Tuesday 21 May 2019 10:56 am

DEBATE: Is it time to accept the sunk cost and scrap HS2?

Is it time to accept the sunk cost and scrap HS2?

Andrew Bridgen, Conservative MP for North West Leicestershire, says YES.

There is a saying that “your first loss is your best loss”. This is where we are with HS2, with its escalating costs and diminishing public support.

Initially, the HS2 budget was set at £33bn. In 2013, this increased by £10bn, with the Department for Transport briefing that “they don’t actually plan to spend £42.6bn – it just includes a huge contingency fund in case of problems”.

At around this time, I spoke at a conference fringe meeting where I predicted that the cost would end up over £100bn. At this point, the HS2 proponent and former minister for transport Steve Norris laughed, saying that my figure was ridiculous.

Indeed it was – because the final price tag will be much more. Experts from the Midlands Economic Forum estimate that the costs of transport infrastructure connections to HS2 terminals, rolling stock, and power requirements will push the bill up to £157bn.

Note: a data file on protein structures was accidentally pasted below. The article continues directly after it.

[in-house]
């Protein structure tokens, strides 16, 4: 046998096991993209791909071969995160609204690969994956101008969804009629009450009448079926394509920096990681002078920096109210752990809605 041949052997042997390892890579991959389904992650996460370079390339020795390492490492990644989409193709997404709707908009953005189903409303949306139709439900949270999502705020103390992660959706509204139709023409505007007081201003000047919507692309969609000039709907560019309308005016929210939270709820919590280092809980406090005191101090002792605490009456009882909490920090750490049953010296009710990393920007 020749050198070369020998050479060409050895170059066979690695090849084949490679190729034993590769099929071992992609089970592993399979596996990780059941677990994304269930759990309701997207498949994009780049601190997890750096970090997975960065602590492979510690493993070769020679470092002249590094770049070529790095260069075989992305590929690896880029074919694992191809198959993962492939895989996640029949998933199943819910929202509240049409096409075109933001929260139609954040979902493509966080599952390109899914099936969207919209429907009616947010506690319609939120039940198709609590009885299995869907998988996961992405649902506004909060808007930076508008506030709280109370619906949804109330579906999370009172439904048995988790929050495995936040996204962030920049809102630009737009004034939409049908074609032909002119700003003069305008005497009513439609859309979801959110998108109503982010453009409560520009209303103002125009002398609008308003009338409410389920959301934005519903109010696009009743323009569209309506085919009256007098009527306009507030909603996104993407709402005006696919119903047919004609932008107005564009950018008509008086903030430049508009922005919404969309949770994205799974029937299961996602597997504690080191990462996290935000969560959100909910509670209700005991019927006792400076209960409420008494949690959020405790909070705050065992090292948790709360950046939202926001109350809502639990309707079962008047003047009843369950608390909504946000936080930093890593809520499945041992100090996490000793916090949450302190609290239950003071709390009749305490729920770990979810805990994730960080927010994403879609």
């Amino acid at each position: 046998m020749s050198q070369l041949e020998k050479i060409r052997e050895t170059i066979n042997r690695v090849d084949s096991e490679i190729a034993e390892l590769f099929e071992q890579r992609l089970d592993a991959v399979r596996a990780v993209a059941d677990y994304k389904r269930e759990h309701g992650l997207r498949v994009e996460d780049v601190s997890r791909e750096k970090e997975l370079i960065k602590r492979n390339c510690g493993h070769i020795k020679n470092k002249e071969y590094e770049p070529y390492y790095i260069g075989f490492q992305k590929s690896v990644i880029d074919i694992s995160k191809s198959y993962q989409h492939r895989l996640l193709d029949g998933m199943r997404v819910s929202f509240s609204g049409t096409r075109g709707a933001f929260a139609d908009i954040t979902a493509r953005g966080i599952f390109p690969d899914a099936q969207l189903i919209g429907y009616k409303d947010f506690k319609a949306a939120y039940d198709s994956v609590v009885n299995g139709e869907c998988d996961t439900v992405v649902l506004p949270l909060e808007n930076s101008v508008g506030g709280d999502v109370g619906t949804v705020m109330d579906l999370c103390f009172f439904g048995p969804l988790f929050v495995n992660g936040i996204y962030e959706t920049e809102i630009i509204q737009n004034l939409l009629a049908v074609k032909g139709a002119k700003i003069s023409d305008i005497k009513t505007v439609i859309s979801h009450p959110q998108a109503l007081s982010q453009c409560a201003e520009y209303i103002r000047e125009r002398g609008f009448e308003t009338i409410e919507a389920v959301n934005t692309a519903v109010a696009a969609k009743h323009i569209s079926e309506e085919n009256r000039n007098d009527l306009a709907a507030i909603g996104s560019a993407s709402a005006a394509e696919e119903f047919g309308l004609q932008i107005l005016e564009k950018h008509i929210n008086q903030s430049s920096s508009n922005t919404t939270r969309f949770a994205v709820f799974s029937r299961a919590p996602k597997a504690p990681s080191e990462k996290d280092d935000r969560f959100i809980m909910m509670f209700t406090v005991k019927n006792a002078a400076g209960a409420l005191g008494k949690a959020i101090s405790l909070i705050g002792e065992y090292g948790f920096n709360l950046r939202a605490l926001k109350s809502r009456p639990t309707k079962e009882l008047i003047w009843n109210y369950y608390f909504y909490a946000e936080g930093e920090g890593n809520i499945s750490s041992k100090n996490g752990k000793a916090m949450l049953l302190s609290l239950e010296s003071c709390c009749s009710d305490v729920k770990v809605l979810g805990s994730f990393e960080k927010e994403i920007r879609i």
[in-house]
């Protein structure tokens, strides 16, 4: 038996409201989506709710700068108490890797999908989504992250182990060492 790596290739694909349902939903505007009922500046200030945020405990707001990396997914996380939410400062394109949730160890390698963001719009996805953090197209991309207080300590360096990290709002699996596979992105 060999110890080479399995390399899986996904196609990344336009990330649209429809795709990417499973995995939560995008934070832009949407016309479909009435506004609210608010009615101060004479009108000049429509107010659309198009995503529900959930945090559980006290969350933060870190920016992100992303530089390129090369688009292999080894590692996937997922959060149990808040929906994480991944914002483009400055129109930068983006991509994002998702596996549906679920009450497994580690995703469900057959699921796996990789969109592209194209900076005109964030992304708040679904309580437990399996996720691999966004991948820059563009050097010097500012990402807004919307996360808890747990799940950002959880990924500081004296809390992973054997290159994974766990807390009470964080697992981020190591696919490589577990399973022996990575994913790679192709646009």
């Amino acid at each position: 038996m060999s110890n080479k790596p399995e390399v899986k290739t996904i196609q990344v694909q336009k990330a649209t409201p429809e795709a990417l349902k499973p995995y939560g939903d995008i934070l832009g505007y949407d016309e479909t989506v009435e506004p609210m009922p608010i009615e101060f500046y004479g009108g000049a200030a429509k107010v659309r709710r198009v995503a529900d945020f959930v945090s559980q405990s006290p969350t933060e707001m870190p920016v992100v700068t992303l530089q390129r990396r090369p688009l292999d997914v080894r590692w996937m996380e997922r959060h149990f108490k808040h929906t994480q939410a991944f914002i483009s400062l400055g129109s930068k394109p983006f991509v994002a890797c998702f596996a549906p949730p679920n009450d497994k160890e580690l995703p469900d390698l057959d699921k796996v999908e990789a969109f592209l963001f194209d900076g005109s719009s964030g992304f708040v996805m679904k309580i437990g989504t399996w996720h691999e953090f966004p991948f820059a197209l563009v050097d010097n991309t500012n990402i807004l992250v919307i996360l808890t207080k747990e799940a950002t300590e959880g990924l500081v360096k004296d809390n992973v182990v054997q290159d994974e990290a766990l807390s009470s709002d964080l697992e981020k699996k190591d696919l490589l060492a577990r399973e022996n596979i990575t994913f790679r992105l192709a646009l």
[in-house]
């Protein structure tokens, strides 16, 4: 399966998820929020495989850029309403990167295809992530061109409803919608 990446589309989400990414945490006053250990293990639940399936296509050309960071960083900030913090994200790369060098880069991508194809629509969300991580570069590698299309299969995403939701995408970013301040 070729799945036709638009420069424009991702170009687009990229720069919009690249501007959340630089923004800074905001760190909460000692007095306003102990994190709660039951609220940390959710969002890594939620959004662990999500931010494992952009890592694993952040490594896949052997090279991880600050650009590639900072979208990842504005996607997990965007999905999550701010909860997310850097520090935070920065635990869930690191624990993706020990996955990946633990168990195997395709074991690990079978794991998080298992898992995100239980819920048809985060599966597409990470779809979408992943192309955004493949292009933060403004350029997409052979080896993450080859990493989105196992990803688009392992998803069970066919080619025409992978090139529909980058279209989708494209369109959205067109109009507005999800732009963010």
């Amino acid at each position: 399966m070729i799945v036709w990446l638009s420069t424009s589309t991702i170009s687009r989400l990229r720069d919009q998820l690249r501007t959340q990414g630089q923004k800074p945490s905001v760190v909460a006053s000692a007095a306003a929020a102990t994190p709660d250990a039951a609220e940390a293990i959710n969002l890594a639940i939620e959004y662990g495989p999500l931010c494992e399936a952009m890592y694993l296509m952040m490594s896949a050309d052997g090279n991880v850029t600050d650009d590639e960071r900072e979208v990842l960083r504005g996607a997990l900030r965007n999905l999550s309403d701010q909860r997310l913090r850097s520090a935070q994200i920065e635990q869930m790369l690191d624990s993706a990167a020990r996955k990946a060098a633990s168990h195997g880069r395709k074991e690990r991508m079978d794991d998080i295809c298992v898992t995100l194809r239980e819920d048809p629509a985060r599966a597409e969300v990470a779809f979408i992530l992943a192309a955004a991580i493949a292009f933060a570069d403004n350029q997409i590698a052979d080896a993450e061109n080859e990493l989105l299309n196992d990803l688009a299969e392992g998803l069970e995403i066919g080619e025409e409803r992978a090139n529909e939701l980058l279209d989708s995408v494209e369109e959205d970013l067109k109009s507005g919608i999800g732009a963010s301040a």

This budget could transform interregional connectivity in the north and Midlands. That’s where it should go, rather than on this vanity project.

Read more: HS2 cost overruns in London could short-change the north, Lords warn

John Downer, director of High Speed Rail Industry Leaders, says NO.

As a starting point, Britain needs a major new railway; we need more capacity and we need more connections. This is equally true of intercity and regional rail networks.

It’s true that Britain is held back by the poor connections between the great cities of the north, but HS2 is a vital part of that solution. It will improve speeds, increase reliability, and boost capacity between cities like Newcastle, Leeds, York, Liverpool and Manchester.

That’s why every major political leader in the north, of every political colour, supports it.

Building Northern Powerhouse Rail without HS2 would be like constructing the M62 without the M1.

HS2 is catalysing investment up and down the country. Backing out at this stage would be the ultimate missed opportunity to smash the north-south divide and revitalise our rail network.

We are building a railway to last 100 years in the tradition of the British railway pioneers. Let’s be proud of the scale of our national ambition and get on with it.

City A.M.'s opinion pages are a place for thought-provoking views and debate. These views are not necessarily shared by City A.M.